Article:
Asthma is a common chronic lung disease affecting the airways that carry air in and out of the lungs. The inside wall of the bronchial airways are inflamed and swollen. This inflammation or swelling makes the airway more sensitive to irritants and cause the allergic reaction. Asthma is characterized mainly by wheezing, coughing, chest tightness and shortness of breath. The frequency and severity varies from person to person. (Antonicelli et al., 2004). According to World Health Organization (WHO) statistics, asthma affects 300 million people and its prevalence increases globally by 50% every decade (Leckie et al., 2000). Even though many classes of drugs are available for current approach for asthma treatment, there are no drugs that can reverse the disease process. All these drugs and combinations only can improve asthma conditions and reduce frequency of exacerbations and the need for rescue medications (Partridge and Hill, 2000).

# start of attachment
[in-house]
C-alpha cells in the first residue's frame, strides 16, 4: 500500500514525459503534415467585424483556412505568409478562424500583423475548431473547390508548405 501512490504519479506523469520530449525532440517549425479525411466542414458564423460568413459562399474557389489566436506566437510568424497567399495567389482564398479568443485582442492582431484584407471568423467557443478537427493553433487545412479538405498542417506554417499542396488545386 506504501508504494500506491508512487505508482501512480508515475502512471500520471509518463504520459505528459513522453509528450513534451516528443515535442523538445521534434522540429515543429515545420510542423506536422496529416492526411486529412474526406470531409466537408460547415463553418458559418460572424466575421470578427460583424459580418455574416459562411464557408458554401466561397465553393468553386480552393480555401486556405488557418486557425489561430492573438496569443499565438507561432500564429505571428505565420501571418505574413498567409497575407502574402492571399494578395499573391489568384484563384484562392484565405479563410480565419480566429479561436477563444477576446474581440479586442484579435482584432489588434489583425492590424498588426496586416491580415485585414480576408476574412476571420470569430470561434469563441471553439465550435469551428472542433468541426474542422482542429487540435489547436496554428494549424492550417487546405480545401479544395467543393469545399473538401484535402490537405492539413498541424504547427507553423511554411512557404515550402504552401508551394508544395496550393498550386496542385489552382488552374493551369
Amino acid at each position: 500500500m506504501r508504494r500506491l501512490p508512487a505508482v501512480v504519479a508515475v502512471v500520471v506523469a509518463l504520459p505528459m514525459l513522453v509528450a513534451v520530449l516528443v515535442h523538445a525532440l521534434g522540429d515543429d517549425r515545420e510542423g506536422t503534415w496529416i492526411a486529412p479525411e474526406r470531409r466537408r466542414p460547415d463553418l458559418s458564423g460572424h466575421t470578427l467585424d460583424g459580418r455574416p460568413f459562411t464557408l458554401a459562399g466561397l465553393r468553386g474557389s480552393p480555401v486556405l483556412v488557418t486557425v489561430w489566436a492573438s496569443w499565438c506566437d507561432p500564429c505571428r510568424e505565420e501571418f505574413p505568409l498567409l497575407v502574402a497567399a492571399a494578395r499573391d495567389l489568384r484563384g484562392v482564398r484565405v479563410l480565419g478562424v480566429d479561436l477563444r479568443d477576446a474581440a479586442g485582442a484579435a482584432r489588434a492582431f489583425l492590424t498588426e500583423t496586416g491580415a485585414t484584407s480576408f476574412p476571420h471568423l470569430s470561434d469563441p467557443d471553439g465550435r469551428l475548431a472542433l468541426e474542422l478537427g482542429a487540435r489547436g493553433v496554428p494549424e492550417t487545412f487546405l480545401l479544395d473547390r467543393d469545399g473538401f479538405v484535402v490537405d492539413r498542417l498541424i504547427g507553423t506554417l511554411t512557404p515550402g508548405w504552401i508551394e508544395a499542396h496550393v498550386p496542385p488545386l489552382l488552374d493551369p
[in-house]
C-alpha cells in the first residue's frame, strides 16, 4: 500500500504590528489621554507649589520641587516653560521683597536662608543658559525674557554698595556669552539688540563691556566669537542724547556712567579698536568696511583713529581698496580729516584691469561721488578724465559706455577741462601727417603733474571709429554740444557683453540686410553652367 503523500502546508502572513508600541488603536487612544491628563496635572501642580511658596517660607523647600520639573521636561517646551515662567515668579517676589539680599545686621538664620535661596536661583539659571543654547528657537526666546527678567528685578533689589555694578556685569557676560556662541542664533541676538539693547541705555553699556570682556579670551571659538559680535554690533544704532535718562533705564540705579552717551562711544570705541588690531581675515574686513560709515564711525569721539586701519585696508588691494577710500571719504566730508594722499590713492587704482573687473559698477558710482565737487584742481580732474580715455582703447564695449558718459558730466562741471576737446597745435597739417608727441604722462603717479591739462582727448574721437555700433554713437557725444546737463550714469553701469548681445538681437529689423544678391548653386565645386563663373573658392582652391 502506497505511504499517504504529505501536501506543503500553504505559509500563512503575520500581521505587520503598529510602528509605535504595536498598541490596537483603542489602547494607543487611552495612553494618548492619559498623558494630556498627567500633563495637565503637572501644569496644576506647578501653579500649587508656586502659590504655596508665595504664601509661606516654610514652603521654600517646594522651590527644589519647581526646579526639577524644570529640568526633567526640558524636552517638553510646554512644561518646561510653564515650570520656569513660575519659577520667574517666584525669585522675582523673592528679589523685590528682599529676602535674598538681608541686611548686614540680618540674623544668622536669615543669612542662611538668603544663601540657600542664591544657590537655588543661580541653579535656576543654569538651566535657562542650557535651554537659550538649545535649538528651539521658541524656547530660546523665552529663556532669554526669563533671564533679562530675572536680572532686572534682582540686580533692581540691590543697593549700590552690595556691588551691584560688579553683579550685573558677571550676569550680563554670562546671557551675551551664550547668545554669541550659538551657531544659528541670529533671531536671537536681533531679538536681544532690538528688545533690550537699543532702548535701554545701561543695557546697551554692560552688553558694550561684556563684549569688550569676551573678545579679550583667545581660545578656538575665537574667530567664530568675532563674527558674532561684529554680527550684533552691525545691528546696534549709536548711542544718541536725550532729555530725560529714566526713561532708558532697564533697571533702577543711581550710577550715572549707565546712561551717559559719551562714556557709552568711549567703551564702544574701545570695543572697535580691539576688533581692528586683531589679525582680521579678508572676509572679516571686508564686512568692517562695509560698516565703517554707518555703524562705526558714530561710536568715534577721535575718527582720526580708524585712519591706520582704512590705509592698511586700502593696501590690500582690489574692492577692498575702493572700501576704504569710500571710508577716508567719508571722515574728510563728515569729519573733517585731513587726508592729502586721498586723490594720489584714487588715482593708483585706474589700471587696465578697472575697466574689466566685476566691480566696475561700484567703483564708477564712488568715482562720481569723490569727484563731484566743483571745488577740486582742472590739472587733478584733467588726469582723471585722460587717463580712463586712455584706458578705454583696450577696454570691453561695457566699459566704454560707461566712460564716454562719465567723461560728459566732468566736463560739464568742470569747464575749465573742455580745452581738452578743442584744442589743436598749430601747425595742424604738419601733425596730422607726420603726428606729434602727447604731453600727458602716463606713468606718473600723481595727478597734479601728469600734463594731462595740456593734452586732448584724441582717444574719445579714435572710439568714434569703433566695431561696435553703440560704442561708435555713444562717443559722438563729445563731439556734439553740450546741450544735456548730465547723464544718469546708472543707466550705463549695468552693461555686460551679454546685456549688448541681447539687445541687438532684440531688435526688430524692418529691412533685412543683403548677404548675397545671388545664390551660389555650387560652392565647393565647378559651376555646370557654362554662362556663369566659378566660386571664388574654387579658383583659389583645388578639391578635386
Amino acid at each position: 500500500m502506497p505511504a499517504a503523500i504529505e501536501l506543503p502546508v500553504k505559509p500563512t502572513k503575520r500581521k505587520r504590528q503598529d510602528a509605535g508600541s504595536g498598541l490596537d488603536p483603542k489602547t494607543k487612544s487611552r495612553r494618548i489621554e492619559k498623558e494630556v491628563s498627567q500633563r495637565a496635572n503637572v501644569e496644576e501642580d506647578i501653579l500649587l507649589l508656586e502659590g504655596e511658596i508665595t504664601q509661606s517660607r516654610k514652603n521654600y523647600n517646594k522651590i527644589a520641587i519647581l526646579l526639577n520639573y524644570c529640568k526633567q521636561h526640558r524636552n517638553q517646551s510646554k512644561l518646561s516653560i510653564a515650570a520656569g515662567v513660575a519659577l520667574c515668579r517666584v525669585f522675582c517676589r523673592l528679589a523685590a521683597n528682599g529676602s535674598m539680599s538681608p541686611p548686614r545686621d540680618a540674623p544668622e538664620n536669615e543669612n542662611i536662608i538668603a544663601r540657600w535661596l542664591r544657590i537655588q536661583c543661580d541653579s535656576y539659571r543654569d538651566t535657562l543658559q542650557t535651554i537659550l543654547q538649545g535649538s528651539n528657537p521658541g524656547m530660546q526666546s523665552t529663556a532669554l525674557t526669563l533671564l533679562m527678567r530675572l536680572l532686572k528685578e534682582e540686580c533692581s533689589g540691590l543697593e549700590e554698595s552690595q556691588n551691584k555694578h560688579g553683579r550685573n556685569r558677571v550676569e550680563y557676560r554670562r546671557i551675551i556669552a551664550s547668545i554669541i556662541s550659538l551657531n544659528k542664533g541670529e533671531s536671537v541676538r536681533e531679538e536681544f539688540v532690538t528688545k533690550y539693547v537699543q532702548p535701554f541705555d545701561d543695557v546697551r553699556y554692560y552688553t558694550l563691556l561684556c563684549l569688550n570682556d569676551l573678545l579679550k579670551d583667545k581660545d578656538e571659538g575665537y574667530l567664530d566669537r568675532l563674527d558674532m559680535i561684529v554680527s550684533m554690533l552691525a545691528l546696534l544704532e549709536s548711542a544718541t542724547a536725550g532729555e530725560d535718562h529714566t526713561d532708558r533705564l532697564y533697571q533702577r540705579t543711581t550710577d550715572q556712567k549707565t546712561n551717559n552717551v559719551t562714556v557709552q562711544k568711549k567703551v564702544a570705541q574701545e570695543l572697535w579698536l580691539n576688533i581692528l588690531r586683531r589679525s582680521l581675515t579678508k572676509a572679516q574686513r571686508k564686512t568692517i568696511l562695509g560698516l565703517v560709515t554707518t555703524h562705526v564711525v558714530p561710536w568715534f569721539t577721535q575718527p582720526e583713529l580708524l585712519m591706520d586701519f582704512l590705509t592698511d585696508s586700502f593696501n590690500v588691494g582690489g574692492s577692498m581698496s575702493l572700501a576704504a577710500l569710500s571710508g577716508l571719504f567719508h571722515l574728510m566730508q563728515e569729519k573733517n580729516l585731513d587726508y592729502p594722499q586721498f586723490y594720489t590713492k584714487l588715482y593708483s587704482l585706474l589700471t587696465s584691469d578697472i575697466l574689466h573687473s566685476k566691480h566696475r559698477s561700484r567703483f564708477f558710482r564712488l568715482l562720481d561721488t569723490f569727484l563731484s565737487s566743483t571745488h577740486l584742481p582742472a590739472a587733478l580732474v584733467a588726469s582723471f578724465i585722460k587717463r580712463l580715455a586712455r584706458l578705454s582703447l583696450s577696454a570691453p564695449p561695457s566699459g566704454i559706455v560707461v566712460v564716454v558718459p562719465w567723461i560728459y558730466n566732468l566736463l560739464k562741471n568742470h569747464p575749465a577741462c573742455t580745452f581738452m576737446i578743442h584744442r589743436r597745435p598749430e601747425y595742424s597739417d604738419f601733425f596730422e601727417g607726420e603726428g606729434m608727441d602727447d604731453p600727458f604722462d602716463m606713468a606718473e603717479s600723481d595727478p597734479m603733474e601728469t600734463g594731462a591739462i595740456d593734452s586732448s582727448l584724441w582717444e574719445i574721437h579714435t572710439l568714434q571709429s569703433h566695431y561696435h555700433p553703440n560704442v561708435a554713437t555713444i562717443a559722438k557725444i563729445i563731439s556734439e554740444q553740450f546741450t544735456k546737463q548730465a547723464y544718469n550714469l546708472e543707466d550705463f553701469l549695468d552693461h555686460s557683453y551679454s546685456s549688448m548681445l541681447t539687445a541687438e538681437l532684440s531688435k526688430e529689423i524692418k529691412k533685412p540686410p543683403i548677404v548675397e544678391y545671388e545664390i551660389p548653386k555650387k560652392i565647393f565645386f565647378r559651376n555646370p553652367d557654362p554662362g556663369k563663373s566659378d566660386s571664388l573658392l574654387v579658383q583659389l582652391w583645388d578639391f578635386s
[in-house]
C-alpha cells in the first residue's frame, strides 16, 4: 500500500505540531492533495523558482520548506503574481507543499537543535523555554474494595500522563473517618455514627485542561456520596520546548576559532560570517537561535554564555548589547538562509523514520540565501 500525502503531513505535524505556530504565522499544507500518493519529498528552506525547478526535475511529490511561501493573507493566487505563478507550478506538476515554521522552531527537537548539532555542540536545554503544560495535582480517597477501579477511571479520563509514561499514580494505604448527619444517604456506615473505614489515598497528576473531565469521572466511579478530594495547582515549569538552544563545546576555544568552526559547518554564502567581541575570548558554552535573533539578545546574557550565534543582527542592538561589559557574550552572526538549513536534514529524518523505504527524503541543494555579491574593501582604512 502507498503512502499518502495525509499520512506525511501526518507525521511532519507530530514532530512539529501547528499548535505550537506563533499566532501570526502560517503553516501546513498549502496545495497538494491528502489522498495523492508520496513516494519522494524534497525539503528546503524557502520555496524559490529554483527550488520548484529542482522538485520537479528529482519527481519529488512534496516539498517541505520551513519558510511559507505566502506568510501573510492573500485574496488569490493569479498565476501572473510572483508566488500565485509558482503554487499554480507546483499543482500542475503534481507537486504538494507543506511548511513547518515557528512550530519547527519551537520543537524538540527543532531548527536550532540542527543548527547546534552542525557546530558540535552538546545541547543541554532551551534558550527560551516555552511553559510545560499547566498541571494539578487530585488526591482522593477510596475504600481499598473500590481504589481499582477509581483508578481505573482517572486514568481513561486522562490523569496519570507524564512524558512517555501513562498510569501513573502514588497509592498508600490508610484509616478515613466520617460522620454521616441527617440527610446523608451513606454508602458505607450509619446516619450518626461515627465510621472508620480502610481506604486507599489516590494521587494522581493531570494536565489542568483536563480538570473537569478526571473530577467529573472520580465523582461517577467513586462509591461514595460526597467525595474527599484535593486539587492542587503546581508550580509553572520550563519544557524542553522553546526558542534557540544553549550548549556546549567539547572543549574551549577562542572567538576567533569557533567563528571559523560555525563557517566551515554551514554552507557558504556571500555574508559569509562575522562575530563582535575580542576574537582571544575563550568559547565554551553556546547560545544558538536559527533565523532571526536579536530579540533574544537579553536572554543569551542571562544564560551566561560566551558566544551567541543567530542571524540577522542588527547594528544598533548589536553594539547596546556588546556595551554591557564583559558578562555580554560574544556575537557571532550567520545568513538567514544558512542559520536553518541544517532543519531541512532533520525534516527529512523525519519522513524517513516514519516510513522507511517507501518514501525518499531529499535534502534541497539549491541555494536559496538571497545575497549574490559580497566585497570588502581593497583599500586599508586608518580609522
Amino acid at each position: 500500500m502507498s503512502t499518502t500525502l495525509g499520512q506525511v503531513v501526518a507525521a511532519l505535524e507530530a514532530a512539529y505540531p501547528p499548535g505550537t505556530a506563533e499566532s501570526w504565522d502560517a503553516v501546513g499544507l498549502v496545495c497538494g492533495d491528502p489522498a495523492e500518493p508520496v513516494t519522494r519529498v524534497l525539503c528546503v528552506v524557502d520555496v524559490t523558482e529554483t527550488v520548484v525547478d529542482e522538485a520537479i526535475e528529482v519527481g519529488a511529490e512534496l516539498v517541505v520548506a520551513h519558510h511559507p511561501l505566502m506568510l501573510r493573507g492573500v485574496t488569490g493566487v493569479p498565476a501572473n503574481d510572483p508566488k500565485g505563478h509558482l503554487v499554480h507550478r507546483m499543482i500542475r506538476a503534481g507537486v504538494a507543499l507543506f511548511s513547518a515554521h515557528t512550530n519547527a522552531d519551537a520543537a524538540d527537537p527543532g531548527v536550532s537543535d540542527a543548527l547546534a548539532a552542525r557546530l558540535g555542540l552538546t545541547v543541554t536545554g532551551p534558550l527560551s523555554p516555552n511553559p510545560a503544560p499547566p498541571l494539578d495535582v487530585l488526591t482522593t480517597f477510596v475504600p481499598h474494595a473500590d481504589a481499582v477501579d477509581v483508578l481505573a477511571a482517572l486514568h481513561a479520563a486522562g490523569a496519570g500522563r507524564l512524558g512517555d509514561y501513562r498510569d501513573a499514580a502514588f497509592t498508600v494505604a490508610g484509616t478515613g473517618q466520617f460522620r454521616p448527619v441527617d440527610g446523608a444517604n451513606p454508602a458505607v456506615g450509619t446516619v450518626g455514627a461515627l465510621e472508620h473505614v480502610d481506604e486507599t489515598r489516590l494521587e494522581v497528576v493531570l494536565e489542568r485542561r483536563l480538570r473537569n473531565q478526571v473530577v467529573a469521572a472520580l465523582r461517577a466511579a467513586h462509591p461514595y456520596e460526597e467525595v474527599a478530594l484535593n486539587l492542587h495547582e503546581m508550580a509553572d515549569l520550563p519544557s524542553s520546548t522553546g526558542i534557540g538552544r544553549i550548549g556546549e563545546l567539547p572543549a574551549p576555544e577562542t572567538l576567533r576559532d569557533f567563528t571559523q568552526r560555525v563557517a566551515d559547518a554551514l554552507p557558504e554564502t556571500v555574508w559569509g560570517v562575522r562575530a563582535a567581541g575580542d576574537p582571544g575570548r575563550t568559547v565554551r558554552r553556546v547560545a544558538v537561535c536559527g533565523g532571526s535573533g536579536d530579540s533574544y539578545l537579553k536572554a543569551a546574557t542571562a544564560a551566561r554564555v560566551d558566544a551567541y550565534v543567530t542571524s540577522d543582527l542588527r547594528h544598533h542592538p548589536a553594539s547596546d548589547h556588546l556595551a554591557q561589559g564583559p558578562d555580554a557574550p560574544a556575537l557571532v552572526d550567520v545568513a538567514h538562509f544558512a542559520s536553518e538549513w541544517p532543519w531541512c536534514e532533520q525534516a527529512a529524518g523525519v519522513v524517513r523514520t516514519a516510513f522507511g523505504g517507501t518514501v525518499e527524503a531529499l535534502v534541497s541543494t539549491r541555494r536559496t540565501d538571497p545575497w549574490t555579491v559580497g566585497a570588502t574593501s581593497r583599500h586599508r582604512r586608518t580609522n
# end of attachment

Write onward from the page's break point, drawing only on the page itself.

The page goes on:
The goals of asthma therapy are to achieve asthma control (i.e.,) near normal lung function, absence of asthma symptoms, no activity limitations and no episodes of worsening asthma. Twice daily doses of an Inhaled Corticosteroid (ICS) are main choice for nearly all types of asthma patients. Starting with an intermediate dose and then to diminish the dose (Step down therapy) when symptoms are controlled after 3 months is in general practice. If symptoms are not controlled, a Long Acting Beta Agonist (LABA) is added (Step up therapy), most suitably by switching to a combination inhaler (Pauwels et al., 2003). The dose of controller medications should be accustomed accordingly, as judged by the need for a rescue inhaler. ICS plus LABA combination become a gold standard combination for asthma patients and it is recommended by the Global Initiative for Asthma (GINA) guideline as a first line treatment regimen (Holgate and Polosa, 2006).

However many patients with persistent asthma cannot attain all the above treatment goals with this gold standard combination (Viswanathan et al., 1966). Therefore, finding a new combination regimen is always a welcome sign. The present study is aimed to assess effectiveness of two controller medications namely Montelukast and Doxofylline with an inhaled corticosteroid Budesonide in mild to moderate persistent asthmatic patients.